MENCHOV WINS BIG STAGE, LANDIS IN YELLOW
Russia's Denis Menchov (Rabobank) won the big mountain stage in the Pyrenees to Val d'Aran on Thursday as Floyd Landis (Phonak) snatched the yellow jersey and the real overall contenders finally emerged.
Menchov went clear with Landis and Levi Leipheimer (Gerolsteiner) near the top of the climb to the finish and then powerfully won the sprint to take his first Tour stage success. Leipheimer is no longer an overall contender after losing six minutes in the time trial and was angry with himself for missing out an a prestigious stage victory. Landis finished third and was happy to have taken the yellow jersey and gained time on many of his rivals.
Frenchman Cyril Dessel (Ag2r) rode his heart out during the stage to try and hold onto the yellow jersey for Friday's Bastille Day celebrations but finished 4-45 behind Menchov and lost the yellow jersey to Landis because the American got an eight second time bonus for third place. Dessel is now second at eight seconds, with Menchov third at 1-01.
Cadel Evans (Davitamon) finished fourth on the stage, 17 seconds behind Menchov and is now fourth overall at 1-17, while Carlos Sastre (CSC) finished with Evans and is fifth at 1-52. T-Mobile worked hard for Andreas Kloden throughout the stage but he was dropped on the final climb and finished 1-31 behind. He is sixth at 2-29 but will be able to pull back some time in the final time trial on the likes of Evans, Sastre and Menchov.
David Millar was dropped by the leader on the Col d'Aspin, the second climb of the stage and eventually finished 91st at 35-47. Bradley Wiggins (Cofidis) suffered on the climbs but finished just behind Millar, 112th at 40-32. Millar is now 73rd overall at 43-10, while Wiggins is 143rd at 1-14-49.
It was definitely a big day for Landis, who rode with composure and was rewarded with his first ever yellow jersey.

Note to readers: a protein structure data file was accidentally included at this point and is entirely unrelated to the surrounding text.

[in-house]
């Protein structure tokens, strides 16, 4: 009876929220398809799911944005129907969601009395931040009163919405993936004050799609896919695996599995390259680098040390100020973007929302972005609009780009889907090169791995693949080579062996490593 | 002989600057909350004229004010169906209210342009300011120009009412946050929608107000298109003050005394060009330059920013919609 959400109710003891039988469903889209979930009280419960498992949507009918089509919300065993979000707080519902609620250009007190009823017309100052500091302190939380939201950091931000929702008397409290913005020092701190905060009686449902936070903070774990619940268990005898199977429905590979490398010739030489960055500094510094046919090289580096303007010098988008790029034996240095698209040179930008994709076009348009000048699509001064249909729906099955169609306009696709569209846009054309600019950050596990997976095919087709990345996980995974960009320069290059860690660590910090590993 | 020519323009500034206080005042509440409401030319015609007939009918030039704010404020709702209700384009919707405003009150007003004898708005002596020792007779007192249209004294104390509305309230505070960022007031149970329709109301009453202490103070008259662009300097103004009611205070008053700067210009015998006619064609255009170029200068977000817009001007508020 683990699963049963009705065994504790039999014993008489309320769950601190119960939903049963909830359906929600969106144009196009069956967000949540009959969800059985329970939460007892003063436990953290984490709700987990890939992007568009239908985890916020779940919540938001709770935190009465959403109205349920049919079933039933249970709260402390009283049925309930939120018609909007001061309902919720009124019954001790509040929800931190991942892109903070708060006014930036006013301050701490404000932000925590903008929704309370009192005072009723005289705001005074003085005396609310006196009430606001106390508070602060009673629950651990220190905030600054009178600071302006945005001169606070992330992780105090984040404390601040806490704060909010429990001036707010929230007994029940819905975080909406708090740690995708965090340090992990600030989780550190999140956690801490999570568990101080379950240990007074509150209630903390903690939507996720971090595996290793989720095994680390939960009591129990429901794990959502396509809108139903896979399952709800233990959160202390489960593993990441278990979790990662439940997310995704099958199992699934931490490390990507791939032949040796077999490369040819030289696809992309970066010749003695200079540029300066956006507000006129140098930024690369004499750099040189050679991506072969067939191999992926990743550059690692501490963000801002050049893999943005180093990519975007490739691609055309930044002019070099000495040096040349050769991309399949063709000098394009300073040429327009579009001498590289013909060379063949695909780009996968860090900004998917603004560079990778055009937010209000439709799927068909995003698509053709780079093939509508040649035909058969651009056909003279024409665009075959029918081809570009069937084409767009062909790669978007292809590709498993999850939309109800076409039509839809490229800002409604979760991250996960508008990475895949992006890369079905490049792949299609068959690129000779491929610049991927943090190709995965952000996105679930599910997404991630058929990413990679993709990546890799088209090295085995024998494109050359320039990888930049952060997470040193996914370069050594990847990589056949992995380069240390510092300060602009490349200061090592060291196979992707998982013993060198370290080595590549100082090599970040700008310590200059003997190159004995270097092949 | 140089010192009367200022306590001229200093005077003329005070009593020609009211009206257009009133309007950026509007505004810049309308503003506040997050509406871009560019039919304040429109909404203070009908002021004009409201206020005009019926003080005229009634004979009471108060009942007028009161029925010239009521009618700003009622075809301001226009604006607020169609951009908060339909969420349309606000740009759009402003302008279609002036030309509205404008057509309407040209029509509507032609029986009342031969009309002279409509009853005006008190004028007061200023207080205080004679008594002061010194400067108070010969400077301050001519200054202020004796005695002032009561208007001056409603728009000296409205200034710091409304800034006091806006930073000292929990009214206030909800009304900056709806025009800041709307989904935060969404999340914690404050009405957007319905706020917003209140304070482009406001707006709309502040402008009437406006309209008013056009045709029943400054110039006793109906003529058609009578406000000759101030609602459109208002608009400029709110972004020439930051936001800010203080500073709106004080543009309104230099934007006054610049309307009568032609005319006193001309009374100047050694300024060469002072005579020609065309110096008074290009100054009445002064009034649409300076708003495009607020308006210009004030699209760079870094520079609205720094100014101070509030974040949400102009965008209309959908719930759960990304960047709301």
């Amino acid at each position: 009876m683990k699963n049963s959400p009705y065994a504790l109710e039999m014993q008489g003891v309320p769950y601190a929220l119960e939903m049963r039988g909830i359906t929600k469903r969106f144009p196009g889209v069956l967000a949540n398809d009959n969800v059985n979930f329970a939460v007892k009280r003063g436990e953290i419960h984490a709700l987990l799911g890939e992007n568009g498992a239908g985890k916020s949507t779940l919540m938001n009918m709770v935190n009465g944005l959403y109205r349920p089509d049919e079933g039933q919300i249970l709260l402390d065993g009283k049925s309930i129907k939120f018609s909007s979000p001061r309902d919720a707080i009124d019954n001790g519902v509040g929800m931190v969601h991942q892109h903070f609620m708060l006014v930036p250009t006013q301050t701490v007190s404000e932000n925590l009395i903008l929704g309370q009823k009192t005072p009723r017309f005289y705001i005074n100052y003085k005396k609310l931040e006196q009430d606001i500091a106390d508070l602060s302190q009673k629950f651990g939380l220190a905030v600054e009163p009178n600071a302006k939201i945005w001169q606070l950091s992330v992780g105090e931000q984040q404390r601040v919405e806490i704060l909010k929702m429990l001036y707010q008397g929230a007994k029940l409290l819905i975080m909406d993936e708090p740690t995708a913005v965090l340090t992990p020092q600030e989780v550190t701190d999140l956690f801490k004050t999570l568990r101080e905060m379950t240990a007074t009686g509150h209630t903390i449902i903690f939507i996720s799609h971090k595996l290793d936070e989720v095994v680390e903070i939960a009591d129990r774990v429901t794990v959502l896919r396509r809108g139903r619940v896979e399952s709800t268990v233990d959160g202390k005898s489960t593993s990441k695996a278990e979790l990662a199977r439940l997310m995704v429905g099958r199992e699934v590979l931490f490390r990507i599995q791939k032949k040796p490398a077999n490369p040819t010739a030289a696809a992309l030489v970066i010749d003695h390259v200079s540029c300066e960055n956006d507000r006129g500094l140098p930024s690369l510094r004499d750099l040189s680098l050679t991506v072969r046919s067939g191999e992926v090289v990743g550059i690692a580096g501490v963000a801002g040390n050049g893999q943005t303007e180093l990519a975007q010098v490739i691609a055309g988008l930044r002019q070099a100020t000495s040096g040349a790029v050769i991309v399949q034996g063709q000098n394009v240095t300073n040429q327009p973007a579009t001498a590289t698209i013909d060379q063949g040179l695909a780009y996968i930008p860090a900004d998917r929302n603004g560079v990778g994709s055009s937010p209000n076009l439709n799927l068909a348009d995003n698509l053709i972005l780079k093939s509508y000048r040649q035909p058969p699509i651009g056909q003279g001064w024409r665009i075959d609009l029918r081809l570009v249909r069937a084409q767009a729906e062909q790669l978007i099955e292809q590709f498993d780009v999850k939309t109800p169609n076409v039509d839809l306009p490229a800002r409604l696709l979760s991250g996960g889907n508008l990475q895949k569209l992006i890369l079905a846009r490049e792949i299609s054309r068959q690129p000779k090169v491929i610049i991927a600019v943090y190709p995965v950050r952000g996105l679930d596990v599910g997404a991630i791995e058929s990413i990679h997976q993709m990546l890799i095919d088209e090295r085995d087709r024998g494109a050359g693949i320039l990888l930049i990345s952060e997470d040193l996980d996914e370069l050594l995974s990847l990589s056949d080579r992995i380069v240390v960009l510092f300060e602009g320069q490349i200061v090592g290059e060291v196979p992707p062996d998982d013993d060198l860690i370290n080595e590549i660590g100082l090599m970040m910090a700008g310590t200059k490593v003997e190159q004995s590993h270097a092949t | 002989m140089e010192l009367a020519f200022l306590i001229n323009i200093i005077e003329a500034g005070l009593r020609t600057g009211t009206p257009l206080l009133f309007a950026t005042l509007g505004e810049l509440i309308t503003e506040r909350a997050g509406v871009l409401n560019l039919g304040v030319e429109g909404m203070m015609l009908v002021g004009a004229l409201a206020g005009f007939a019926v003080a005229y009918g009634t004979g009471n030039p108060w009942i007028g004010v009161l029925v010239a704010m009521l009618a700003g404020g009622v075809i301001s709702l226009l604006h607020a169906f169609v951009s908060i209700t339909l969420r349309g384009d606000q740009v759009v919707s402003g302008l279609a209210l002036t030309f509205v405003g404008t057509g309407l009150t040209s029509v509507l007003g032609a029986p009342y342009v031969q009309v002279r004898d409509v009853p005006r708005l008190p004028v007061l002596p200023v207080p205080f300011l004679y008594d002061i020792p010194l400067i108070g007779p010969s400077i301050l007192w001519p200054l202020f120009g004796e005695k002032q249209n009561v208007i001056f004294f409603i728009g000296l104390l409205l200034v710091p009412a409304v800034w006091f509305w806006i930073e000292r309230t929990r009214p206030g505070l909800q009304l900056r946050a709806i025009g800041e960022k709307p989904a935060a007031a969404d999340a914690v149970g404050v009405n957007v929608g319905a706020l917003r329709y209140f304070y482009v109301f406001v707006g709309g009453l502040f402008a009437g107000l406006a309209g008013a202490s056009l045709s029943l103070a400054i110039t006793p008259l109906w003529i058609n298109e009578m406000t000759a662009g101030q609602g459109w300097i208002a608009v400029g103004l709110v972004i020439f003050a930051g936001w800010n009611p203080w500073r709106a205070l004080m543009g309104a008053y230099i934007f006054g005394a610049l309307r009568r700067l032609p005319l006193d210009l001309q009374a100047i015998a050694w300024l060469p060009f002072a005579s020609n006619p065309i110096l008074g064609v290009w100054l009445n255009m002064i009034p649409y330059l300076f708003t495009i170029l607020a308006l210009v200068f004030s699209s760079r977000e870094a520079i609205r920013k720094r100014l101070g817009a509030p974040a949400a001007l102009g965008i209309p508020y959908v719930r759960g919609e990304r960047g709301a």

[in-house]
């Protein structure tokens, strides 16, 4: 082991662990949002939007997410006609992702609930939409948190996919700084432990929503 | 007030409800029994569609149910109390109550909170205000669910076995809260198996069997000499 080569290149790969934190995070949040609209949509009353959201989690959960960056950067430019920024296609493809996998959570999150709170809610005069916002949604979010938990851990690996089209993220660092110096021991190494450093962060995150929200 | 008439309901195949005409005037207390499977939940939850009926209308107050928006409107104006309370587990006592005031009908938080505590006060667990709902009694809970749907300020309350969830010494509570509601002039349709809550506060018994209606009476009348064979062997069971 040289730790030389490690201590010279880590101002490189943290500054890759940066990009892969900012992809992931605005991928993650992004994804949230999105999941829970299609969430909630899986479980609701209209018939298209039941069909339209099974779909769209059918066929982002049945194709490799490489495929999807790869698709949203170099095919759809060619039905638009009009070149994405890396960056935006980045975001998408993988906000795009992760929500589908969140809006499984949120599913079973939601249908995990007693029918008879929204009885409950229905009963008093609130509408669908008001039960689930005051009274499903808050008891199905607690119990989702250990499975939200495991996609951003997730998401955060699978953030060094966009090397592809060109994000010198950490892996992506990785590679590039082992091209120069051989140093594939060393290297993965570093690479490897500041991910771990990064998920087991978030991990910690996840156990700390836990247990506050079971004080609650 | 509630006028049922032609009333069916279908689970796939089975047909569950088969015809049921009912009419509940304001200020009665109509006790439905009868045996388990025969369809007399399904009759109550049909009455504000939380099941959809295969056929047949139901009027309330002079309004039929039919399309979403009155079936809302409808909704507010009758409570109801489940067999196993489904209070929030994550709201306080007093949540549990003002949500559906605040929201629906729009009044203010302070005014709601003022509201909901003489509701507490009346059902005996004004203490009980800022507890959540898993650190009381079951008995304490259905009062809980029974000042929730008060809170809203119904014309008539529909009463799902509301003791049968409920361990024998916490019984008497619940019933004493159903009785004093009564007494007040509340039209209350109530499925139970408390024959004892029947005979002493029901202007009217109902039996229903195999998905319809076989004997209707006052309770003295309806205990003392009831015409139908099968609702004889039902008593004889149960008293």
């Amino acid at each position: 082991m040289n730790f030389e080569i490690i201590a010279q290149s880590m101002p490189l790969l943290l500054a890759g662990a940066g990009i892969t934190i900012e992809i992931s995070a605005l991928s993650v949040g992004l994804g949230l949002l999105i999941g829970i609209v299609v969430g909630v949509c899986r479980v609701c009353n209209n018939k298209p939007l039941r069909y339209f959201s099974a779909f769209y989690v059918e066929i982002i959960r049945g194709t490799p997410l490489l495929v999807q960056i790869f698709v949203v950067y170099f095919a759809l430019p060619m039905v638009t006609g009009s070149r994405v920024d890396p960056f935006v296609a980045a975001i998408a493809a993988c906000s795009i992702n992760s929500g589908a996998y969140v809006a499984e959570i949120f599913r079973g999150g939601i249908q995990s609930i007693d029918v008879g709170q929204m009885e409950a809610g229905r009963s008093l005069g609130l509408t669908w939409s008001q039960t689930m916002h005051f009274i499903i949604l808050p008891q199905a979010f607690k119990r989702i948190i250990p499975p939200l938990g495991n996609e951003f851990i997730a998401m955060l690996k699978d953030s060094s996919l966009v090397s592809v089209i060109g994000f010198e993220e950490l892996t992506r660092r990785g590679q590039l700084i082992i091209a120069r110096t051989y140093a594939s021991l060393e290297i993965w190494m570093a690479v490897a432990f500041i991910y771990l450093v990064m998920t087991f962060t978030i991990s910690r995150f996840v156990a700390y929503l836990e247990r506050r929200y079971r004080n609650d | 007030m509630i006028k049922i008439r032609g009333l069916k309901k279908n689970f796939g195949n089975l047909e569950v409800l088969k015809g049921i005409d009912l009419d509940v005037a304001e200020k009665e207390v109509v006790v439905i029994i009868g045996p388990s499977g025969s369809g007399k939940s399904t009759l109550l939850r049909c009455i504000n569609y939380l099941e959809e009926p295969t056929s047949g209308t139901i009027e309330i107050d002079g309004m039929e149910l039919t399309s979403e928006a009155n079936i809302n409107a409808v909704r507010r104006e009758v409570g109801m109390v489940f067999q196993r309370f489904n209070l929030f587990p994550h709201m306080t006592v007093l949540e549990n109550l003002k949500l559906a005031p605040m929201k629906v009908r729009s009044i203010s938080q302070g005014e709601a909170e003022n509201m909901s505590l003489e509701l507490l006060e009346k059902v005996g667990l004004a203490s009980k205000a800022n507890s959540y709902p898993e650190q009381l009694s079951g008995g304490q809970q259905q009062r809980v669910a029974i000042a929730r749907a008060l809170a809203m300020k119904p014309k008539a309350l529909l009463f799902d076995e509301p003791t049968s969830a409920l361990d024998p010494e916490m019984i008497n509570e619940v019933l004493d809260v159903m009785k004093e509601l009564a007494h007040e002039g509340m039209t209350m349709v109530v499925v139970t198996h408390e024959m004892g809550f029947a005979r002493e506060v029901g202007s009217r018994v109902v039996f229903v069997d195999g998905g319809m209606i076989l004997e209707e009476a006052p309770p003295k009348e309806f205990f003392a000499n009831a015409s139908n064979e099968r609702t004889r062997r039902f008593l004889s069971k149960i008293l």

“I couldn’t be happier with how things went. I didn’t expect it go so well but I’ll take it,” Landis said after pulling on the yellow jersey.
“Now we’ll what happens. You never know what will happen because this was only the first big mountain stage and things can change. It’s perhaps early to get the jersey but I wouldn’t have ridden slow not to get it.”
As expected the string of tough climbs position throughout the 206.5km stage showed who are the real contenders for final victory in the Tour de France. Landis, Menchov, Evans and Sastre (CSC) showed they are all up there, while Kloden cannot be ruled out.
Surprisingly the Discovery Channel team now seem completely out of contention after George Hincapie, Paolo Savoldelli and Yarloslav Popovych were all dropped from the leading group. Iban Mayo also struggled and retired mid-way through the stage, blaming a sore knee and a cold for his problems.
1 Denis Menchov (Rus) Rabobank 206.5km 6.06.25 (33.813 km/h)
2 Levi Leipheimer (USA) Gerolsteiner
3 Floyd Landis (USA) Phonak
4 Cadel Evans (Aus) Davitamon-Lotto 0.17
5 Carlos Sastre (Spa) Team CSC
6 Michael Boogerd (Ned) Rabobank 1.04
7 Haimar Zubeldia (Spa) Euskaltel-Euskadi 1.31
8 Frank Schleck (Lux) Team CSC
9 Andreas Klöden (Ger) T-Mobile
10 Christophe Moreau (Fra) AG2R-Prevoyance 2.29
Overall standings after stage 11
1 Floyd Landis (USA) Phonak 49.18.07
2 Cyril Dessel (Fra) AG2R-Prevoyance 0.08
3 Denis Menchov (Rus) Rabobank 1.01
4 Cadel Evans (Aus) Davitamon-Lotto 1.17
5 Carlos Sastre (Spa) Team CSC 1.52
6 Andreas Klöden (Ger) T-Mobile 2.29
7 Michael Rogers (Aus) T-Mobile 3.22
8 Juan Miguel Mercado (Spa) Agritubel 3.33
9 Christophe Moreau (Fra) AG2R-Prevoyance 3.44
10 Marcus Fothen (Ger) Gerolsteiner 4.17